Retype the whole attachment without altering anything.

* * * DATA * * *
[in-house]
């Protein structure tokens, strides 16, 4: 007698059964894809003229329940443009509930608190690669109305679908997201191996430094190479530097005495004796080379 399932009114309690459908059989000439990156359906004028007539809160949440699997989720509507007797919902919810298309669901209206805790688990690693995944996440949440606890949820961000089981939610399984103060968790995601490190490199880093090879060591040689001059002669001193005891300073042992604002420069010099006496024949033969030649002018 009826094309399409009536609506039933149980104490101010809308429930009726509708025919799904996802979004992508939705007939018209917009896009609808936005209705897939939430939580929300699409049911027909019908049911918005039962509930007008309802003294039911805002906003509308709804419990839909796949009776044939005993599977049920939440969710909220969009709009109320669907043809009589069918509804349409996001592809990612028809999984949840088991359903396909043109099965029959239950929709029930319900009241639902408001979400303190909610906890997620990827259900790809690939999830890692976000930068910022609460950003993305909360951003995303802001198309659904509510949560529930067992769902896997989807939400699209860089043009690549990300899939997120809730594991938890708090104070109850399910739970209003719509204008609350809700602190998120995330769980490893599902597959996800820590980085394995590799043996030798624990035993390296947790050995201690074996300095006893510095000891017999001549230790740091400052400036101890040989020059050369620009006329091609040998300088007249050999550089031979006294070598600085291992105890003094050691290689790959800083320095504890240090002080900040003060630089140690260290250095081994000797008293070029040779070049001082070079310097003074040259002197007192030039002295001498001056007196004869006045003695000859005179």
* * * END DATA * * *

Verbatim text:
[in-house]
């Protein structure tokens, strides 16, 4: 007698059964894809003229329940443009509930608190690669109305679908997201191996430094190479530097005495004796080379 399932009114309690459908059989000439990156359906004028007539809160949440699997989720509507007797919902919810298309669901209206805790688990690693995944996440949440606890949820961000089981939610399984103060968790995601490190490199880093090879060591040689001059002669001193005891300073042992604002420069010099006496024949033969030649002018 009826094309399409009536609506039933149980104490101010809308429930009726509708025919799904996802979004992508939705007939018209917009896009609808936005209705897939939430939580929300699409049911027909019908049911918005039962509930007008309802003294039911805002906003509308709804419990839909796949009776044939005993599977049920939440969710909220969009709009109320669907043809009589069918509804349409996001592809990612028809999984949840088991359903396909043109099965029959239950929709029930319900009241639902408001979400303190909610906890997620990827259900790809690939999830890692976000930068910022609460950003993305909360951003995303802001198309659904509510949560529930067992769902896997989807939400699209860089043009690549990300899939997120809730594991938890708090104070109850399910739970209003719509204008609350809700602190998120995330769980490893599902597959996800820590980085394995590799043996030798624990035993390296947790050995201690074996300095006893510095000891017999001549230790740091400052400036101890040989020059050369620009006329091609040998300088007249050999550089031979006294070598600085291992105890003094050691290689790959800083320095504890240090002080900040003060630089140690260290250095081994000797008293070029040779070049001082070079310097003074040259002197007192030039002295001498001056007196004869006045003695000859005179």